Italy is located in the southern part of Central Europe and comprises the long, famously boot-shaped Italian Peninsula, the southern side of the Alps, the large plain of the Po Valley and a few islands, including Sicily and Sardinia. Jutting far out into the Mediterranean, the extension of land has forced the creation of individual bodies of water, namely the Adriatic Sea, Ionian Sea, Ligurian Sea and Tyrrhenian Sea. Thus, Italy boasts an incredible 7600 km coastline (including its islands). Inland, the country is bordered by Switzerland, France, Austria and Slovenia. San Marino and the Vatican City are enclaves within the country.
In the northernmost part, the rugged Alps boasts some scenic wonders which overlook the Alpine lakes and glacier-carved valleys stretching down to the Po River, where you find some of Italy’s most fertile land, the Padan Plain. This northern Lake District boasts the impressive Lake Como, Lake Garda and Lake Maggiore. Another prominent collection of mountains, the Apennines, runs along the length Italy into the peninsula, almost 2000 km, and close to Rome widens to stretch almost the entire width of the country. This area also includes the only glacier in Italy, Calderone, the southernmost in Europe. South of Rome, the capital city, this Apennines range narrows and is flanked by two wide coastal lowland plains, facing the Tyrrhenian Sea on one side and the Adriatic Sea on the other. Mountains cover almost a third of the country and plains only about a quarter. The coastlines are largely hilly and rocky, with some incredible crescent beaches. The Adriatic coast offers flatter coasts, through terraced hills dominate the skyline just inland.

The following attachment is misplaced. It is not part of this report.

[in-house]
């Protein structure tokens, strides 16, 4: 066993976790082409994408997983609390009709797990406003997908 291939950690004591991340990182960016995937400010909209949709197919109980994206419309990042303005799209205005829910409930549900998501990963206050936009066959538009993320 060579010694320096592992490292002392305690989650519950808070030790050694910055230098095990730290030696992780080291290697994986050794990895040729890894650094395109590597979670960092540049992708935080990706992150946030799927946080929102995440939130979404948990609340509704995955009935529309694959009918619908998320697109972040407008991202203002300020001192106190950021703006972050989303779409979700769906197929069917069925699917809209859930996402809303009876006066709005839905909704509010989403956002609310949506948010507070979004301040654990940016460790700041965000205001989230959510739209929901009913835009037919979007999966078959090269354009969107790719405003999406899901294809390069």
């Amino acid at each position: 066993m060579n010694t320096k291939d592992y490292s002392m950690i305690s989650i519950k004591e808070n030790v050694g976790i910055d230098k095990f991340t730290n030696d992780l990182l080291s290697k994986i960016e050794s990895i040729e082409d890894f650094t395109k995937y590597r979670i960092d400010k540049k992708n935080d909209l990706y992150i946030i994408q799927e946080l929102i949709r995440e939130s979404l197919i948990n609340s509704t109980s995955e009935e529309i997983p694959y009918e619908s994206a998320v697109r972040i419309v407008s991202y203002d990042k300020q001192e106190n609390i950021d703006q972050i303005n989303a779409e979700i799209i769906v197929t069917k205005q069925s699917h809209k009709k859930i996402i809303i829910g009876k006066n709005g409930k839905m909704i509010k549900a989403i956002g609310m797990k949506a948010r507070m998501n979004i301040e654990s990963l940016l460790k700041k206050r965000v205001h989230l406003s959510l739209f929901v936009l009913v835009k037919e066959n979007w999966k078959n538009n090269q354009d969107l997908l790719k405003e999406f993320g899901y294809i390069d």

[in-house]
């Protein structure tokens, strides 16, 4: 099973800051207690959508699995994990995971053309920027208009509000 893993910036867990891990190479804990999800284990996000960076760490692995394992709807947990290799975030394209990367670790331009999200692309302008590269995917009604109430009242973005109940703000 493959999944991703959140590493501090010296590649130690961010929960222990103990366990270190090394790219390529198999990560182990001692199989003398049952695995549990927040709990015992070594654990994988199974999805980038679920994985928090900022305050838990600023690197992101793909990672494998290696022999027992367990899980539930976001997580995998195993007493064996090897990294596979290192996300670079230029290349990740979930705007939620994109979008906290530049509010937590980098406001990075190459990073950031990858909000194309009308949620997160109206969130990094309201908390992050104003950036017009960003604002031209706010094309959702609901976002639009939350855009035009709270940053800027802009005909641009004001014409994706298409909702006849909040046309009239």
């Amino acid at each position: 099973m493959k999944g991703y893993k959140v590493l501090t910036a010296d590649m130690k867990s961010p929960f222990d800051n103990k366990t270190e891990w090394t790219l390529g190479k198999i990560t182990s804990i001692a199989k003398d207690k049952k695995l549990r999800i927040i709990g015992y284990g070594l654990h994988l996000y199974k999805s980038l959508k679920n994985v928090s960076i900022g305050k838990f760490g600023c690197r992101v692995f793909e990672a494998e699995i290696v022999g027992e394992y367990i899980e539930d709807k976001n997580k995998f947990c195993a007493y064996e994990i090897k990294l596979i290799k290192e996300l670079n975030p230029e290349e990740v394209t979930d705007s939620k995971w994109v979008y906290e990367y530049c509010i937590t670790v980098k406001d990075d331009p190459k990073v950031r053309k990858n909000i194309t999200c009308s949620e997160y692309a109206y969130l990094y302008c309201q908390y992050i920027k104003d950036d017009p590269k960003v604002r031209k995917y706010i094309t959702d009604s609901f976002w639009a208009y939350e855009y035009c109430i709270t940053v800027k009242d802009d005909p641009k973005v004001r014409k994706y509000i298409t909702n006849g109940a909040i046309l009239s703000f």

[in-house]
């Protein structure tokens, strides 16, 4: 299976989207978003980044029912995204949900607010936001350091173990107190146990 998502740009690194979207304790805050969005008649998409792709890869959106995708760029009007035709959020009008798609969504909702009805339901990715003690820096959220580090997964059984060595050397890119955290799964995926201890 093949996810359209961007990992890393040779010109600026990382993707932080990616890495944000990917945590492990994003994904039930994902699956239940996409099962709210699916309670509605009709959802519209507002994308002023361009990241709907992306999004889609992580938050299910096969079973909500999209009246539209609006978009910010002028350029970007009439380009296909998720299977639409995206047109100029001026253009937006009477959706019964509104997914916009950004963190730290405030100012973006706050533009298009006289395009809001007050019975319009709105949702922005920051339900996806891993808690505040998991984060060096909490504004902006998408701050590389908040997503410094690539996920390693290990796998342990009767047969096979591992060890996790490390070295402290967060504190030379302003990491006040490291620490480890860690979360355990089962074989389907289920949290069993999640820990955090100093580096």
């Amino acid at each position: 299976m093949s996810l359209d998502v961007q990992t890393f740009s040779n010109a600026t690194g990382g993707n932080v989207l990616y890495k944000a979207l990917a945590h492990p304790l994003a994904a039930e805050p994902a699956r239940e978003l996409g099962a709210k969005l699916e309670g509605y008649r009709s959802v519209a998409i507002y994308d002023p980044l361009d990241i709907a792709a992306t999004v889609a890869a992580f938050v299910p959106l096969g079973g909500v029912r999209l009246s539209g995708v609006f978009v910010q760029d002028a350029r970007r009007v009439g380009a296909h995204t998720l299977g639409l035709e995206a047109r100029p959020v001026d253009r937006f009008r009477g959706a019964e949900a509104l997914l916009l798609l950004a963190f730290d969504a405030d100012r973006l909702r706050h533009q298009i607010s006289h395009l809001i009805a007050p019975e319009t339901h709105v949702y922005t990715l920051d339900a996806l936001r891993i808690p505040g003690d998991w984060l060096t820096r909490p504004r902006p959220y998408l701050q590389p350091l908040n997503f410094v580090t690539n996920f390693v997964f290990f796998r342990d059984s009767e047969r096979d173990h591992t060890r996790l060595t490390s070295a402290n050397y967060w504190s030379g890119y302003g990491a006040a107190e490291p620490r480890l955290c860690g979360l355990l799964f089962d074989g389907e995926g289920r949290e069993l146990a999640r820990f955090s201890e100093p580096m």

Renowned for some of the most paradise-esque islands, which are largely volcanic in origin, there is much to explore off the mainland. Some prominent ones are Sardinia and Sicily and the smaller Capri, Elba and Ischia. Did you know that much of Italy is, in fact, volcanic in origin and that a number of still active volcanoes exist? This includes Sicily’s Mt. Etna and Mt. Vesuvius near Naples.
The country experiences varied weather specifically between the northern and southern parts, with central parts both geographically and temperature-wise acting as a middle ground. The north is known for a harsher climate with particularly cold winters and very hot, usually humid, summers. Centrally, the extremes lessen and a milder winter and a longer summer are prominent. In the south, as well as on most of the islands, the temperatures are considerably warmer and as a general rule the eastern coast is usually drier and colder than the western coast. The extreme difference across the country are shown by how, on one winter’s day, it can be −2 °C and snowing in Milan, 8 °C in Rome and 20 °C in Palermo. For this reason it is best to check the weather patterns of the specific places you may be going to be sure. In San Remo, where our Dolphin & Whale Research volunteer project is based, the weather is usually warm and dry from May to September, which allows for ideal cetacean research conditions for volunteers.